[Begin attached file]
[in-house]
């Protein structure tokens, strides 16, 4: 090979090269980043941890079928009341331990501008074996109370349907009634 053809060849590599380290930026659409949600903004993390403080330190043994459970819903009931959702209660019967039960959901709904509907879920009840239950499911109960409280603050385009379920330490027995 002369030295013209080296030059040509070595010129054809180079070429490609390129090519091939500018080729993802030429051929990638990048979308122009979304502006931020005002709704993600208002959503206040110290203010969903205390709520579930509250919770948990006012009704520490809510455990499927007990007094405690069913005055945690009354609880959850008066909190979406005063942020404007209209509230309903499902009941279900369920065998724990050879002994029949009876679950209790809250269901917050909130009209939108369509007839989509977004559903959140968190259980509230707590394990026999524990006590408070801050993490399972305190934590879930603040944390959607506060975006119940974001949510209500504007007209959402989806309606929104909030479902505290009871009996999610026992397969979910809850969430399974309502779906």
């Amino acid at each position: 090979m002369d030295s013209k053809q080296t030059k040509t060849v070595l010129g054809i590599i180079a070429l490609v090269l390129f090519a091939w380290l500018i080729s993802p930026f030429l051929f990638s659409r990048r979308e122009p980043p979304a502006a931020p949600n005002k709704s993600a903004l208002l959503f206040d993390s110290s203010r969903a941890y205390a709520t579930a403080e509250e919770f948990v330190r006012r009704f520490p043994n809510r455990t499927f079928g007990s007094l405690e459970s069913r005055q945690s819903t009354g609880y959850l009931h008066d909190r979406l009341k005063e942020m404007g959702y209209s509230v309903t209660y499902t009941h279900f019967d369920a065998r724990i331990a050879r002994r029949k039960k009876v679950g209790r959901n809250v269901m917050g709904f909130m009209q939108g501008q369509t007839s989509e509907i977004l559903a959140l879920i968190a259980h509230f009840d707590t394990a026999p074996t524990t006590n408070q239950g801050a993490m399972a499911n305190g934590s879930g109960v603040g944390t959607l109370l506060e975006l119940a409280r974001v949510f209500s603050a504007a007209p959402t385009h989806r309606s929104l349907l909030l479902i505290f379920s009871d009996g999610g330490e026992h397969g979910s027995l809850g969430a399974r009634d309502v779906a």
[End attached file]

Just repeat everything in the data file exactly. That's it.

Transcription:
[in-house]
């Protein structure tokens, strides 16, 4: 090979090269980043941890079928009341331990501008074996109370349907009634 053809060849590599380290930026659409949600903004993390403080330190043994459970819903009931959702209660019967039960959901709904509907879920009840239950499911109960409280603050385009379920330490027995 002369030295013209080296030059040509070595010129054809180079070429490609390129090519091939500018080729993802030429051929990638990048979308122009979304502006931020005002709704993600208002959503206040110290203010969903205390709520579930509250919770948990006012009704520490809510455990499927007990007094405690069913005055945690009354609880959850008066909190979406005063942020404007209209509230309903499902009941279900369920065998724990050879002994029949009876679950209790809250269901917050909130009209939108369509007839989509977004559903959140968190259980509230707590394990026999524990006590408070801050993490399972305190934590879930603040944390959607506060975006119940974001949510209500504007007209959402989806309606929104909030479902505290009871009996999610026992397969979910809850969430399974309502779906």
């Amino acid at each position: 090979m002369d030295s013209k053809q080296t030059k040509t060849v070595l010129g054809i590599i180079a070429l490609v090269l390129f090519a091939w380290l500018i080729s993802p930026f030429l051929f990638s659409r990048r979308e122009p980043p979304a502006a931020p949600n005002k709704s993600a903004l208002l959503f206040d993390s110290s203010r969903a941890y205390a709520t579930a403080e509250e919770f948990v330190r006012r009704f520490p043994n809510r455990t499927f079928g007990s007094l405690e459970s069913r005055q945690s819903t009354g609880y959850l009931h008066d909190r979406l009341k005063e942020m404007g959702y209209s509230v309903t209660y499902t009941h279900f019967d369920a065998r724990i331990a050879r002994r029949k039960k009876v679950g209790r959901n809250v269901m917050g709904f909130m009209q939108g501008q369509t007839s989509e509907i977004l559903a959140l879920i968190a259980h509230f009840d707590t394990a026999p074996t524990t006590n408070q239950g801050a993490m399972a499911n305190g934590s879930g109960v603040g944390t959607l109370l506060e975006l119940a409280r974001v949510f209500s603050a504007a007209p959402t385009h989806r309606s929104l349907l909030l479902i505290f379920s009871d009996g999610g330490e026992h397969g979910s027995l809850g969430a399974r009634d309502v779906a």